Bariatric Reversal: Stomach surgery curbs some patients’ diabetes

In obese people with diabetes, stomach surgery to control hunger may do more than induce weight loss. A study now finds it can send their diabetes into remission.

Australian researchers enlisted 60 obese people diagnosed in the previous 2 years with mild type 2, or adult-onset, diabetes. Only one study participant needed insulin. The researchers randomly assigned some participants to receive bariatric surgery along with any necessary diabetes drugs. Others got medication alone. Two years later, 22 of the 30 patients who underwent the operation showed no signs of diabetes and didn’t need diabetes drugs, compared with only 4 of the 30 assigned to medication alone, the researchers report in the Jan. 23 Journal of the American Medical Association.

“This is a real landmark study,” says surgeon Philip Schauer of the Cleveland Clinic. It’s the first scientifically rigorous trial to show that surgery can treat type 2 diabetes, he says.

Patients getting surgery lost an average of 20 percent of their body weight, while those getting only medication lost less than 2 percent, says study coauthor John B. Dixon, a physician at Monash University in Melbourne. The dramatic weight loss led to better control of blood glucose levels, he says.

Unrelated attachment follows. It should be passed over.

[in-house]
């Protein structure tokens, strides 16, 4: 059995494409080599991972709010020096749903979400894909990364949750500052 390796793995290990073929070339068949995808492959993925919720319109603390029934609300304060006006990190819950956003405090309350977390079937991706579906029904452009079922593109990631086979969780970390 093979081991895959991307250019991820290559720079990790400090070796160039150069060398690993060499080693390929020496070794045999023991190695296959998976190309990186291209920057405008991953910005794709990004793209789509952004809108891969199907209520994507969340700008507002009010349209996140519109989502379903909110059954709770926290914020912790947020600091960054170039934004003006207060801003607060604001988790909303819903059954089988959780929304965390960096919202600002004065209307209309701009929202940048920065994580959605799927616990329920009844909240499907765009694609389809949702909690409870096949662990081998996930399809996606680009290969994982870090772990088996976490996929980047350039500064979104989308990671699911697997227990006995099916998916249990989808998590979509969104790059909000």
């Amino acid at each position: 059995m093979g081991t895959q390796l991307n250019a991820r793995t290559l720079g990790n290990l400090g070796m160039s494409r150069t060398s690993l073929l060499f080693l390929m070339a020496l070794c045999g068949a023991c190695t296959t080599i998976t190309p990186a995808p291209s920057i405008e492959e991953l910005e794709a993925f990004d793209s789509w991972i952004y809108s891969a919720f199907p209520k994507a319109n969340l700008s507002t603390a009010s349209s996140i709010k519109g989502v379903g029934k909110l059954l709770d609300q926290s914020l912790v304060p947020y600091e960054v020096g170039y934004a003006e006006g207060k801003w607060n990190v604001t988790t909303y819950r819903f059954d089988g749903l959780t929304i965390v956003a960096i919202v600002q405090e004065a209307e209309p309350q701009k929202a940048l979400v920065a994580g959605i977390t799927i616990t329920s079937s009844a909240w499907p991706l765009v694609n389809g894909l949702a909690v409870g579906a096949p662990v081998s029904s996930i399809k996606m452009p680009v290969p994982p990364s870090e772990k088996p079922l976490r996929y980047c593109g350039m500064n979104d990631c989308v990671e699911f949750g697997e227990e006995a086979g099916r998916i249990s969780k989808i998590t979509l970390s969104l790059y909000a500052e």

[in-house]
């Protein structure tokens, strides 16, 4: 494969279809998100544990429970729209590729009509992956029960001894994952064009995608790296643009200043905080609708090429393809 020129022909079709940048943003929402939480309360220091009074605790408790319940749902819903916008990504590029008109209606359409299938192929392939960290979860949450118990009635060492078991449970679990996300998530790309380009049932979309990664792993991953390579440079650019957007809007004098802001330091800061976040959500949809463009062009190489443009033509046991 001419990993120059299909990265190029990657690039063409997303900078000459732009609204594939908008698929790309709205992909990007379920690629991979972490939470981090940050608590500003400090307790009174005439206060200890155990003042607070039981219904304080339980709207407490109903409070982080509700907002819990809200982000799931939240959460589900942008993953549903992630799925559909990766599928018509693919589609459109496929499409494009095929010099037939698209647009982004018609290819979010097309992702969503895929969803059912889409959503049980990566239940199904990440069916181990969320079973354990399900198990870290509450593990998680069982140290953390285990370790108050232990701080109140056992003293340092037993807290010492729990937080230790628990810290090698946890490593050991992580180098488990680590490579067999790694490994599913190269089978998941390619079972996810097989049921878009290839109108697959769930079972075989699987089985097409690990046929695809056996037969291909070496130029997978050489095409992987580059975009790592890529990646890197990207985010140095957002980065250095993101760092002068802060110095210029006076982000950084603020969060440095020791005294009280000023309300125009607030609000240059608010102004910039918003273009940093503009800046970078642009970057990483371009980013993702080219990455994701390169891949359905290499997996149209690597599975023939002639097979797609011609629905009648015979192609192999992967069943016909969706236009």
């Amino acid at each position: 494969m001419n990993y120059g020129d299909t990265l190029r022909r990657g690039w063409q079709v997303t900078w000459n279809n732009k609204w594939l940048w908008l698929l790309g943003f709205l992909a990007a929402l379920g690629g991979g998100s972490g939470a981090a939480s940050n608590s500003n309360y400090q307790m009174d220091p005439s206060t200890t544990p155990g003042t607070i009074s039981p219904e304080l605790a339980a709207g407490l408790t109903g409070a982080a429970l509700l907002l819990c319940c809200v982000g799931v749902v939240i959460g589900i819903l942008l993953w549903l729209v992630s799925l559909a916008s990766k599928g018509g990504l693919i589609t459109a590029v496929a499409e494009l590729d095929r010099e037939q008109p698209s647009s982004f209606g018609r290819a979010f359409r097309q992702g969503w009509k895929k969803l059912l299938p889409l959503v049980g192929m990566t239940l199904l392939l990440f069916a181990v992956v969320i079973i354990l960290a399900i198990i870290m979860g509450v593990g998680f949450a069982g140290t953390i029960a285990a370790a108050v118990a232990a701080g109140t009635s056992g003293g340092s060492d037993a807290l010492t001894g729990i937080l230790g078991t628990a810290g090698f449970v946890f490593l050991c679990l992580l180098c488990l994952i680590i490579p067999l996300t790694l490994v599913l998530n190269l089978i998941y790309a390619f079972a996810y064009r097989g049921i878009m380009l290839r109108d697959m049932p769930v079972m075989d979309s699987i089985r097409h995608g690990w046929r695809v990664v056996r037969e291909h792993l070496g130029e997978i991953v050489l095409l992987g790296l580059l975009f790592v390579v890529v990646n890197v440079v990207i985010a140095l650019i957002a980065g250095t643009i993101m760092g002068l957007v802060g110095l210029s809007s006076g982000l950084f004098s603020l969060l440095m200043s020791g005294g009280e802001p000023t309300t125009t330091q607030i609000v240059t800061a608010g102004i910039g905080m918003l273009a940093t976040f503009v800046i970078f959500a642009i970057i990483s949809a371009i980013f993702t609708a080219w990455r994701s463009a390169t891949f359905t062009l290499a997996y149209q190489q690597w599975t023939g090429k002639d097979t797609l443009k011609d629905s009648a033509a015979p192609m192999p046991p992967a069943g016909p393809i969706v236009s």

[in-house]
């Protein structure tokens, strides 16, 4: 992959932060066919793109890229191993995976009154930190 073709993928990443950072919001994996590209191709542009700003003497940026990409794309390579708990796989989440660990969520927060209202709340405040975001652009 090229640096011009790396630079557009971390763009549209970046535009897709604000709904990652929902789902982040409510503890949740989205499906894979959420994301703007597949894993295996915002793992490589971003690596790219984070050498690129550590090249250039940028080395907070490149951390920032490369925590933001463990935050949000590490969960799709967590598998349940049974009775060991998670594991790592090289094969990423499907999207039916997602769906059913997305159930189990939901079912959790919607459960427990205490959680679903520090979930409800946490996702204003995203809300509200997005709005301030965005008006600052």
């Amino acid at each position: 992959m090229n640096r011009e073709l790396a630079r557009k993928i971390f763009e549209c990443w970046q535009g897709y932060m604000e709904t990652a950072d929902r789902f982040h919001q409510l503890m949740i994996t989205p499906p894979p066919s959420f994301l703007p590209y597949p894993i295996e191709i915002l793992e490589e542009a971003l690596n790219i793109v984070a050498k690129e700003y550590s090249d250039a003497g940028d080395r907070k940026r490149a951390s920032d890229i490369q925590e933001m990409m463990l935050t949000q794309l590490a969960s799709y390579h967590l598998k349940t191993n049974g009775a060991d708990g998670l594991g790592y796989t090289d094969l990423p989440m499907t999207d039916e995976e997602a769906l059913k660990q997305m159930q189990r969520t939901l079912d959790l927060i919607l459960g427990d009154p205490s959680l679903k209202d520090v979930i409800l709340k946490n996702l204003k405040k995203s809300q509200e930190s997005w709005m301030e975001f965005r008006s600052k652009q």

Many obese people aren’t eligible for bariatric surgery, despite its solid record of inducing weight loss. In 1991, the National Institutes of Health established that anyone with a body mass index (BMI) of 40 or more would qualify for bariatric surgery, as would those with a BMI of at least 35 if they also had a related health condition such as diabetes. People with a BMI over 25 are considered overweight and, if over 30, obese.

BMIs of participants in the new study ranged from 30 to 40. The results suggest that people with diabetes in the 30–35 BMI range would benefit from the surgery, says Schauer.

The researchers used gastric banding, in which surgeons perform minimally invasive surgery to bind the upper part of a patient’s stomach like an hourglass. The other main bariatric surgery, gastric bypass, is a more invasive operation that reconfigures the anatomy to shunt food from the stomach to the small intestine.

While both procedures curb appetite, bypass surgery also induces the intestines to make more GLP-1, a hormone that stimulates insulin secretion and regulates blood glucose. Bypass surgery might reverse diabetes even better than banding, Dixon says.

Earlier studies have hinted that, in obese people, type 2 diabetes that has gone on for more than 5 years is unlikely to be reversible, even with surgery, says Jaime Ponce, a surgeon at the Hamilton Medical Center in Dalton, Ga. By that time, the pancreas’ insulin-making cells are too damaged. This study supports the notion that there is a window of time, probably less than 5 years, when surgery can reverse diabetes, Ponce says.

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